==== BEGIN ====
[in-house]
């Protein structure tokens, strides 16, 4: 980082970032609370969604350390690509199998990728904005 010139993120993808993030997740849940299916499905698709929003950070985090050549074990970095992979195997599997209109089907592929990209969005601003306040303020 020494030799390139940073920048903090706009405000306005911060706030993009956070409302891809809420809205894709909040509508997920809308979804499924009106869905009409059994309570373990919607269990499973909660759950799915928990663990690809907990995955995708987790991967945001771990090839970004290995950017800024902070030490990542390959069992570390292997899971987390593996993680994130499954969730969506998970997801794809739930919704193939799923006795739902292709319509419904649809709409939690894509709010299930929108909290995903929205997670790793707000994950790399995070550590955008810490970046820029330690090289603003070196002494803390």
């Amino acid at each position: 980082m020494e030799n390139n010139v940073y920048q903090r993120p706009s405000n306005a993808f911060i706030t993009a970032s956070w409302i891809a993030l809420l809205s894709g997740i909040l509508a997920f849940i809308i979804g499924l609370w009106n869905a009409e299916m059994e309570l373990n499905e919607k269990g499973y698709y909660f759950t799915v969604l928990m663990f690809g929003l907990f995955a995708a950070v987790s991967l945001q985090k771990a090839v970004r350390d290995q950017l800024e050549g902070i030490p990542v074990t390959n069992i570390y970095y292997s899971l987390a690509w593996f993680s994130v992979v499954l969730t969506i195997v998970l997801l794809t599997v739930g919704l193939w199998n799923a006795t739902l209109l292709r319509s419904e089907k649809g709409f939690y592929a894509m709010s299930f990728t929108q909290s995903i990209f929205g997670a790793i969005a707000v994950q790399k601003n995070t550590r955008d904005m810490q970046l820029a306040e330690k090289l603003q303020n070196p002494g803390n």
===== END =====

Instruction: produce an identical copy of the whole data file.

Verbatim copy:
[in-house]
């Protein structure tokens, strides 16, 4: 980082970032609370969604350390690509199998990728904005 010139993120993808993030997740849940299916499905698709929003950070985090050549074990970095992979195997599997209109089907592929990209969005601003306040303020 020494030799390139940073920048903090706009405000306005911060706030993009956070409302891809809420809205894709909040509508997920809308979804499924009106869905009409059994309570373990919607269990499973909660759950799915928990663990690809907990995955995708987790991967945001771990090839970004290995950017800024902070030490990542390959069992570390292997899971987390593996993680994130499954969730969506998970997801794809739930919704193939799923006795739902292709319509419904649809709409939690894509709010299930929108909290995903929205997670790793707000994950790399995070550590955008810490970046820029330690090289603003070196002494803390």
């Amino acid at each position: 980082m020494e030799n390139n010139v940073y920048q903090r993120p706009s405000n306005a993808f911060i706030t993009a970032s956070w409302i891809a993030l809420l809205s894709g997740i909040l509508a997920f849940i809308i979804g499924l609370w009106n869905a009409e299916m059994e309570l373990n499905e919607k269990g499973y698709y909660f759950t799915v969604l928990m663990f690809g929003l907990f995955a995708a950070v987790s991967l945001q985090k771990a090839v970004r350390d290995q950017l800024e050549g902070i030490p990542v074990t390959n069992i570390y970095y292997s899971l987390a690509w593996f993680s994130v992979v499954l969730t969506i195997v998970l997801l794809t599997v739930g919704l193939w199998n799923a006795t739902l209109l292709r319509s419904e089907k649809g709409f939690y592929a894509m709010s299930f990728t929108q909290s995903i990209f929205g997670a790793i969005a707000v994950q790399k601003n995070t550590r955008d904005m810490q970046l820029a306040e330690k090289l603003q303020n070196p002494g803390n």